fingerprint of accused not found on bag seized by police
The fingerprints on a bag full of drugs seized by police seven years ago did not match those of a man accused of conspiring to smuggle drugs, a court said.
Toni Curmi, 39, was arrested after being transported two kilograms of cannabis by the Drug Squad following reports of suspected drug trafficking in his garage in Tarxien.
He was arrested in November 2014 alongside his alleged co-conspirator, Wayne Grima, who was seen leaving the scene on Triq Kelinu Cachia with a white paper bag, later seized by police in the passenger seat of his Peugeot 206.
This bag was later found to contain 1,912 grams of cannabis resin.
Fingerprint experts Jeffrey Hughes and Joseph Mallia told the court that eight fingerprints and palm prints had been removed from the paper bag and the transparent plastic tape bags containing the drugs.
None of the prints matched those of Toni Curmi.
Asked by defense attorney Mark Vassallo whether the fingerprints had been compared to those of the other suspect arrested in the drug raid, Mallia replied that he had not received any instructions in this regard.
“If I had been told, I would have done it. “
Market value of € 45,888
Scientific expert Godwin Sammut, responsible for analyzing the “brown blocks” found in the bag seized from Grima’s car, said the drug was cannabis resin, weighing 1,912 grams, with a purity of 7%. and a market value of € 45,888.
A scale and a spoon had both tested positive for cocaine.
Responding to questions from jurors, Sammut explained that the purity of the drug was well within the normal range in Malta at the time, which ranged between 5% and 18%.
As for value, Sammut said that for forensic purposes the varying purity of the drug is not taken into account when calculating its market value.
Asked by the defense whether the drug had been compared or matched to that found at the other suspect’s home, Sammut replied in the negative.
Earlier in the session, former Prosecution Inspector Herman Mula confirmed that two “very small pieces of cannabis resin clearly indicative of personal use” were found at Wayne Grima’s home.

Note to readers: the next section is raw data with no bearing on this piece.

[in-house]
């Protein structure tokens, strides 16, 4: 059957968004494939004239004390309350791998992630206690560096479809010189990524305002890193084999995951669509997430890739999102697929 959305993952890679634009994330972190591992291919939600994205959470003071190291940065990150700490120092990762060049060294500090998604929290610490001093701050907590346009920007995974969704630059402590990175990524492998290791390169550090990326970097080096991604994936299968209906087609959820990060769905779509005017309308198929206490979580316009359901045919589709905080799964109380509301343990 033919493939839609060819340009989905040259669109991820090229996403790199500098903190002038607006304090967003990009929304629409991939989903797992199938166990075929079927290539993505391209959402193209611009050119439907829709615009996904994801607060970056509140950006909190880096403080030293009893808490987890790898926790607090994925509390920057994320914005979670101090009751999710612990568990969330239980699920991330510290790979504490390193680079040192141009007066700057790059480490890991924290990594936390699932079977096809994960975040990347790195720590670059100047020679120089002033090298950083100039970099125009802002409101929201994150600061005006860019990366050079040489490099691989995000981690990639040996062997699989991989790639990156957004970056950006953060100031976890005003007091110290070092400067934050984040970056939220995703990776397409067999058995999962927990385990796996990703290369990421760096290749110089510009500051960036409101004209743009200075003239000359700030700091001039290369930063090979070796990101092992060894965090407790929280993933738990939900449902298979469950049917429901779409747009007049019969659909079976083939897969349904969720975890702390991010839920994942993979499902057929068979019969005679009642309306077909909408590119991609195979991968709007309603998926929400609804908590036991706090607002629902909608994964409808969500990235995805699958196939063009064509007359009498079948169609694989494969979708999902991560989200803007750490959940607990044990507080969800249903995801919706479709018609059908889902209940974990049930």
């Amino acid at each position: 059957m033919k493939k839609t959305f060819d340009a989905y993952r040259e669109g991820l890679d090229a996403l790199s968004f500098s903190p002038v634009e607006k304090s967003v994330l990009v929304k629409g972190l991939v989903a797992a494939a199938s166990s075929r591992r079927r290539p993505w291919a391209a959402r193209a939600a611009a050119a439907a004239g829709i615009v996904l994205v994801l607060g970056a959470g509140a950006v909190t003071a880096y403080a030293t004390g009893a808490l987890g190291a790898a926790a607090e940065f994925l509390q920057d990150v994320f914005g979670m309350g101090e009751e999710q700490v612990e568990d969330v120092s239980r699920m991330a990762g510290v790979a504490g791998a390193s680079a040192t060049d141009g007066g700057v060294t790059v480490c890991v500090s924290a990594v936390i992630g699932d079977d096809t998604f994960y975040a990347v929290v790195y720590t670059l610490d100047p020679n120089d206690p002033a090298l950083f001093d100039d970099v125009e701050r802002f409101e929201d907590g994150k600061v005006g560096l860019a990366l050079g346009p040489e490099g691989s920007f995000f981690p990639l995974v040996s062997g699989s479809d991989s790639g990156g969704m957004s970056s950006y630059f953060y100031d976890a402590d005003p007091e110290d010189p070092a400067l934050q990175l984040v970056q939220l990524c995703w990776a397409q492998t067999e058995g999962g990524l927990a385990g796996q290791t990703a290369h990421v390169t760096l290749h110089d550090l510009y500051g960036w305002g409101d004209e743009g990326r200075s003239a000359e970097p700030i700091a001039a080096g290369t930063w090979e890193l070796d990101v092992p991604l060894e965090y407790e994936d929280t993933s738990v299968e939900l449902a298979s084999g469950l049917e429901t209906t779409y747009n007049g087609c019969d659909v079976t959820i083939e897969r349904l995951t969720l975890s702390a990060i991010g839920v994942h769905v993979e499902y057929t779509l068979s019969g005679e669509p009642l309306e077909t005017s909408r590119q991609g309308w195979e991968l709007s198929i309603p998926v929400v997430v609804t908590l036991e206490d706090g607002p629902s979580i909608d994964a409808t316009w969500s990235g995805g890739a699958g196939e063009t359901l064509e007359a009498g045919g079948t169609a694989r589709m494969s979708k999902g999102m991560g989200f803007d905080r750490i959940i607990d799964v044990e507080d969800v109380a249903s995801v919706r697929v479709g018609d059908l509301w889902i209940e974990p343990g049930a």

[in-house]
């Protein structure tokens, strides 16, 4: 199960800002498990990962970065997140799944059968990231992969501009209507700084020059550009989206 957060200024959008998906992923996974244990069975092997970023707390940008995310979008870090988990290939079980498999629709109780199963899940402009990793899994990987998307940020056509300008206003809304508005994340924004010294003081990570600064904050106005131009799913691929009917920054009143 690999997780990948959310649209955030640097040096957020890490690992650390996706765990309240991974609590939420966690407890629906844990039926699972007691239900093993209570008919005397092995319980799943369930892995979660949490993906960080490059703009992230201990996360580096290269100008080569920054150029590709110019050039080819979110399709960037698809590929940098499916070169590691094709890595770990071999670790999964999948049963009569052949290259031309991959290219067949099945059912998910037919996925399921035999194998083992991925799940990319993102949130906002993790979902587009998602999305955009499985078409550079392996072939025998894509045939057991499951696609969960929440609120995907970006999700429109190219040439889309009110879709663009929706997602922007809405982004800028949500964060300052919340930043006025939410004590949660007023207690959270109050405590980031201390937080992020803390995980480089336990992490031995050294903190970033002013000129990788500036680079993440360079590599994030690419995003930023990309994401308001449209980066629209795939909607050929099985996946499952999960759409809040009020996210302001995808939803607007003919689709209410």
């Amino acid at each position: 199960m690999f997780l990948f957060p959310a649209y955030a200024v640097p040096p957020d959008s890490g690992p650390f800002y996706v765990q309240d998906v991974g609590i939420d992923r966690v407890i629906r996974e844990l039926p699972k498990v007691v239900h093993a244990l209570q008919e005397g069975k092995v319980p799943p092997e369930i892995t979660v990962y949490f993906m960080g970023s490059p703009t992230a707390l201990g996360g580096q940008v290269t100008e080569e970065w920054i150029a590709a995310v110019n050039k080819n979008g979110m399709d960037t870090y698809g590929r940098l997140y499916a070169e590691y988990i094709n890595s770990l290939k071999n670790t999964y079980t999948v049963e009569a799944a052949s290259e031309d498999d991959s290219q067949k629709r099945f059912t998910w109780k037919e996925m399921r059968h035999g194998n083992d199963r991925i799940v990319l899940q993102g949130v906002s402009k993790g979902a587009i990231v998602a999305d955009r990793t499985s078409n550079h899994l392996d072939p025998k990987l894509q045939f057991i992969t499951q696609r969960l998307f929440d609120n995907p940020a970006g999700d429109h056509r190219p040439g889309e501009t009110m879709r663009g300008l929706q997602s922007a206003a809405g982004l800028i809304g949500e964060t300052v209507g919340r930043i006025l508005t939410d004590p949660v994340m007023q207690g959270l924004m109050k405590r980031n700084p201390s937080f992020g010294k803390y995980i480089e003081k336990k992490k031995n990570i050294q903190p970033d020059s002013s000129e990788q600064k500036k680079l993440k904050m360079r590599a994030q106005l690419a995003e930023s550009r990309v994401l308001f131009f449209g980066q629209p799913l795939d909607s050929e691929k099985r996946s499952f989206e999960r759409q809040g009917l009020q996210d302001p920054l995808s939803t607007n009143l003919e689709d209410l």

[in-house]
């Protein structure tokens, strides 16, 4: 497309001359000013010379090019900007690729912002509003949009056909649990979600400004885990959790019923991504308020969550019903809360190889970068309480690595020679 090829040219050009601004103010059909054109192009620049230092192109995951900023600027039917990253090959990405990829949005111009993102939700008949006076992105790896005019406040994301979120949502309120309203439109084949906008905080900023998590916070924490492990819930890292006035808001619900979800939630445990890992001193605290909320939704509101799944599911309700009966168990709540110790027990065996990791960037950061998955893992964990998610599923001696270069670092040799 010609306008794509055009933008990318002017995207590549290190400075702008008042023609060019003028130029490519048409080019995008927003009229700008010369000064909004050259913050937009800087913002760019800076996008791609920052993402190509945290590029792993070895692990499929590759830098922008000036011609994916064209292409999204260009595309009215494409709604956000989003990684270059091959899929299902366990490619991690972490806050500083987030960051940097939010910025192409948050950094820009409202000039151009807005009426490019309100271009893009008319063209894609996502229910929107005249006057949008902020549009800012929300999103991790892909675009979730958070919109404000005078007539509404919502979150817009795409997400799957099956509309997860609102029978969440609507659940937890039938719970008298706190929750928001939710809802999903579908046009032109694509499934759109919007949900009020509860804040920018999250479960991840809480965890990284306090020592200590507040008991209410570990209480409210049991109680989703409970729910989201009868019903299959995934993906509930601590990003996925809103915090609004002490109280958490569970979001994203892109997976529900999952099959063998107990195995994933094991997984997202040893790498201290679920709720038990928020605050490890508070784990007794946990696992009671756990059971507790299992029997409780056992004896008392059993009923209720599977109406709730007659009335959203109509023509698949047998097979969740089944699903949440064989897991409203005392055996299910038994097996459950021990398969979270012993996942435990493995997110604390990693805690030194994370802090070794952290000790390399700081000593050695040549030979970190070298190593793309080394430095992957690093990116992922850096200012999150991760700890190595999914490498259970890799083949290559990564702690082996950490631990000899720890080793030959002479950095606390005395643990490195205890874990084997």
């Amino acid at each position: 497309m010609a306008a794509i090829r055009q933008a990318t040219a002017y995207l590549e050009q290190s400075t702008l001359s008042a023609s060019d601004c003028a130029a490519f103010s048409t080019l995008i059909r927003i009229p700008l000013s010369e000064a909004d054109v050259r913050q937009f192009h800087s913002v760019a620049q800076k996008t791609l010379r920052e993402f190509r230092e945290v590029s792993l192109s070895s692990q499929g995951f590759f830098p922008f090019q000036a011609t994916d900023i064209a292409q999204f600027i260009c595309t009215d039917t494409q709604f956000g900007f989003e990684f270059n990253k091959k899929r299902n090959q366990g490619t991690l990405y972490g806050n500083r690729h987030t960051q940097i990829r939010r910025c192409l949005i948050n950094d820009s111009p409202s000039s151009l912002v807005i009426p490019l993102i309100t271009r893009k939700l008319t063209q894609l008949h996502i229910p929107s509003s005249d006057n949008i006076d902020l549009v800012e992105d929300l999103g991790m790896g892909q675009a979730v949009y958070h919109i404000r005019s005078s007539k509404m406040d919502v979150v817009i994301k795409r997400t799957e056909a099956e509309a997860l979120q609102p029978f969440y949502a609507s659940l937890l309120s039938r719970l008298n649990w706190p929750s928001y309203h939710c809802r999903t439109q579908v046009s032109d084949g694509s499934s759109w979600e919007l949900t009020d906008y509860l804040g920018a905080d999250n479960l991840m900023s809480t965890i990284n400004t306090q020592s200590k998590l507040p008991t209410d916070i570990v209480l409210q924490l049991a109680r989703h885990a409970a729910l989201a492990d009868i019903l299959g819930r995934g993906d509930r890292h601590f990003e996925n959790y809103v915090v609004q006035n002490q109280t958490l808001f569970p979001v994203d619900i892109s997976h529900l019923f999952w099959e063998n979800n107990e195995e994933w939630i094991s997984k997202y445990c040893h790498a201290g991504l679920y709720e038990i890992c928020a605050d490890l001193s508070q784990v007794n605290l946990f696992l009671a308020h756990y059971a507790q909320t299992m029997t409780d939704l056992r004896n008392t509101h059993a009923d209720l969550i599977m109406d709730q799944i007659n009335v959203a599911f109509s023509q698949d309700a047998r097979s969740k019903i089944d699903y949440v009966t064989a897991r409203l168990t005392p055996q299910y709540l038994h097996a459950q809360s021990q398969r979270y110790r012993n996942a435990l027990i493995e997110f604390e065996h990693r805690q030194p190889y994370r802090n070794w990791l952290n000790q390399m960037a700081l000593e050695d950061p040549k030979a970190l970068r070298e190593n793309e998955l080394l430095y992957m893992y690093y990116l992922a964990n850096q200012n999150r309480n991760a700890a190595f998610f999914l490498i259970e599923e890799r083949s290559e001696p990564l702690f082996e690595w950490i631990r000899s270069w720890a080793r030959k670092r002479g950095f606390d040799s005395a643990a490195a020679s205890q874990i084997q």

Criminal proceedings against this second suspect, arrested during this raid on November 22 in Tarxien, are still ongoing.
During Wednesday afternoon’s session, mobile phone experts testified to their findings on three phones seized during the drug raid.
Two of the devices belonged to Curmi and the other to Grima.
None of them were smartphones, explained expert Martin Bajada who extracted data and drew up a call profile analysis from information related to a time window between October 21 and October 22. November 2014, one month before the arrests.
Bajada and the second forensic expert, Jonathan Mizzi, confirmed that the phone registered in Grima’s name contained 152 registered contacts, including “iż-Żibga”, “it-Topo”, “Melvin Gram”, “Melvin Ħaxixa”.
Defense attorney Mark Vassallo questioned Mula about these names appearing in Grima’s phone book.
“Do these names mean anything to you?”
Some of the names made “a bell ring”, said the former inspector of the drug squad, explaining that the people were closely linked to well-known criminal circles in the police.
At the end of the hearing, the prosecution declared that it had no more witnesses to produce.
Before the Wednesday afternoon session, Madam Judge Consuelo Scerri Herrera, conducted an on-site investigation at the accused’s garage in Tarxien, allowing the jurors to familiarize themselves with the crime scene.
Lawyers Edward Gatt, Mark Vassallo and Ishmael Psaila are the defense lawyers.
Lawyers Anthony Vella and Gabriel Shaun Azzopardi from the GA office are suing.
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